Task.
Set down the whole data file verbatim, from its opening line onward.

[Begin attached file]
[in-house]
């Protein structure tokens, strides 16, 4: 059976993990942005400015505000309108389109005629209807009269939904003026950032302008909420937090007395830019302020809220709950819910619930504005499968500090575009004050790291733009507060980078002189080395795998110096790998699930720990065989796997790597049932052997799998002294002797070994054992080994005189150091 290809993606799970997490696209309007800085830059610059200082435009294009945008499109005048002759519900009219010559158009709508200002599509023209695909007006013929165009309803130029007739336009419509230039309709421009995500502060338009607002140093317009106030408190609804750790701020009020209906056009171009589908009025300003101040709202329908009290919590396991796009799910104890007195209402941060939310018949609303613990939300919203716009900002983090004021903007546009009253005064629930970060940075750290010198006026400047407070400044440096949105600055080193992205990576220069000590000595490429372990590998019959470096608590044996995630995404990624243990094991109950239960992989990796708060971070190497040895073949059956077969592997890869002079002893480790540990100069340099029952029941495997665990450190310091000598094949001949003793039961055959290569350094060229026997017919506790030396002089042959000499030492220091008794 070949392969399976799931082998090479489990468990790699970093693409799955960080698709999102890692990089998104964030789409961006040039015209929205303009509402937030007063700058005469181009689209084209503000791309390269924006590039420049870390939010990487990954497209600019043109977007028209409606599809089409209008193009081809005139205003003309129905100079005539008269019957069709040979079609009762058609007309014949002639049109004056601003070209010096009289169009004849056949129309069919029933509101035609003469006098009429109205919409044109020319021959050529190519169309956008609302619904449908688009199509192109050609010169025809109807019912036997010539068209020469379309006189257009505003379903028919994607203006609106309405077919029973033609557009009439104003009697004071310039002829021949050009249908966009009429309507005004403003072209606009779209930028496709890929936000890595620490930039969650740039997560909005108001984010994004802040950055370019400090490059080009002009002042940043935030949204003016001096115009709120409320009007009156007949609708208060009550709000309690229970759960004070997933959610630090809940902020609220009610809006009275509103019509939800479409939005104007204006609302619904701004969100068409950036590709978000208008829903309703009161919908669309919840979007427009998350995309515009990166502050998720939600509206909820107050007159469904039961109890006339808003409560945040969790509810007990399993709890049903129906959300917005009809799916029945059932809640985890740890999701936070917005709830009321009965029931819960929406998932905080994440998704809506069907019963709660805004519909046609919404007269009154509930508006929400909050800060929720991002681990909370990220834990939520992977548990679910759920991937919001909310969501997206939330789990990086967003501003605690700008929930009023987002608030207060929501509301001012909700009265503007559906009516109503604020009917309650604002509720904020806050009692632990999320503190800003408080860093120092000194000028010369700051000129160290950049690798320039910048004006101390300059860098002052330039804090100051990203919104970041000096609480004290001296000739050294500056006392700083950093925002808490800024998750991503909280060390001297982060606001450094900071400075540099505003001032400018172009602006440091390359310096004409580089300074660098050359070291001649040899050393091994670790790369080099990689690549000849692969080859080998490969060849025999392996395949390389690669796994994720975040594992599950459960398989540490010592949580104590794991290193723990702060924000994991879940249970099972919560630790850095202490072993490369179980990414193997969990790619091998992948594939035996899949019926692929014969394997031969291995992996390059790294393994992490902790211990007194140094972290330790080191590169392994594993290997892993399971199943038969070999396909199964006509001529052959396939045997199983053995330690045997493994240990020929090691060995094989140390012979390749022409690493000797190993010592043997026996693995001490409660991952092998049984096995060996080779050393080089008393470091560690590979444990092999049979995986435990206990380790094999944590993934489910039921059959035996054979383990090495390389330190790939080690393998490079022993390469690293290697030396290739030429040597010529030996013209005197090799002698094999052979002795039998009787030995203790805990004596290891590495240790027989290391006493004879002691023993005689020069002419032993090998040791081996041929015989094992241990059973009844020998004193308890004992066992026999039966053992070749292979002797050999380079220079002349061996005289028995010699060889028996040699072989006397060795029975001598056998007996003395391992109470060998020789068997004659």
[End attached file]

[in-house]
């Protein structure tokens, strides 16, 4: 059976993990942005400015505000309108389109005629209807009269939904003026950032302008909420937090007395830019302020809220709950819910619930504005499968500090575009004050790291733009507060980078002189080395795998110096790998699930720990065989796997790597049932052997799998002294002797070994054992080994005189150091 290809993606799970997490696209309007800085830059610059200082435009294009945008499109005048002759519900009219010559158009709508200002599509023209695909007006013929165009309803130029007739336009419509230039309709421009995500502060338009607002140093317009106030408190609804750790701020009020209906056009171009589908009025300003101040709202329908009290919590396991796009799910104890007195209402941060939310018949609303613990939300919203716009900002983090004021903007546009009253005064629930970060940075750290010198006026400047407070400044440096949105600055080193992205990576220069000590000595490429372990590998019959470096608590044996995630995404990624243990094991109950239960992989990796708060971070190497040895073949059956077969592997890869002079002893480790540990100069340099029952029941495997665990450190310091000598094949001949003793039961055959290569350094060229026997017919506790030396002089042959000499030492220091008794 070949392969399976799931082998090479489990468990790699970093693409799955960080698709999102890692990089998104964030789409961006040039015209929205303009509402937030007063700058005469181009689209084209503000791309390269924006590039420049870390939010990487990954497209600019043109977007028209409606599809089409209008193009081809005139205003003309129905100079005539008269019957069709040979079609009762058609007309014949002639049109004056601003070209010096009289169009004849056949129309069919029933509101035609003469006098009429109205919409044109020319021959050529190519169309956008609302619904449908688009199509192109050609010169025809109807019912036997010539068209020469379309006189257009505003379903028919994607203006609106309405077919029973033609557009009439104003009697004071310039002829021949050009249908966009009429309507005004403003072209606009779209930028496709890929936000890595620490930039969650740039997560909005108001984010994004802040950055370019400090490059080009002009002042940043935030949204003016001096115009709120409320009007009156007949609708208060009550709000309690229970759960004070997933959610630090809940902020609220009610809006009275509103019509939800479409939005104007204006609302619904701004969100068409950036590709978000208008829903309703009161919908669309919840979007427009998350995309515009990166502050998720939600509206909820107050007159469904039961109890006339808003409560945040969790509810007990399993709890049903129906959300917005009809799916029945059932809640985890740890999701936070917005709830009321009965029931819960929406998932905080994440998704809506069907019963709660805004519909046609919404007269009154509930508006929400909050800060929720991002681990909370990220834990939520992977548990679910759920991937919001909310969501997206939330789990990086967003501003605690700008929930009023987002608030207060929501509301001012909700009265503007559906009516109503604020009917309650604002509720904020806050009692632990999320503190800003408080860093120092000194000028010369700051000129160290950049690798320039910048004006101390300059860098002052330039804090100051990203919104970041000096609480004290001296000739050294500056006392700083950093925002808490800024998750991503909280060390001297982060606001450094900071400075540099505003001032400018172009602006440091390359310096004409580089300074660098050359070291001649040899050393091994670790790369080099990689690549000849692969080859080998490969060849025999392996395949390389690669796994994720975040594992599950459960398989540490010592949580104590794991290193723990702060924000994991879940249970099972919560630790850095202490072993490369179980990414193997969990790619091998992948594939035996899949019926692929014969394997031969291995992996390059790294393994992490902790211990007194140094972290330790080191590169392994594993290997892993399971199943038969070999396909199964006509001529052959396939045997199983053995330690045997493994240990020929090691060995094989140390012979390749022409690493000797190993010592043997026996693995001490409660991952092998049984096995060996080779050393080089008393470091560690590979444990092999049979995986435990206990380790094999944590993934489910039921059959035996054979383990090495390389330190790939080690393998490079022993390469690293290697030396290739030429040597010529030996013209005197090799002698094999052979002795039998009787030995203790805990004596290891590495240790027989290391006493004879002691023993005689020069002419032993090998040791081996041929015989094992241990059973009844020998004193308890004992066992026999039966053992070749292979002797050999380079220079002349061996005289028995010699060889028996040699072989006397060795029975001598056998007996003395391992109470060998020789068997004659």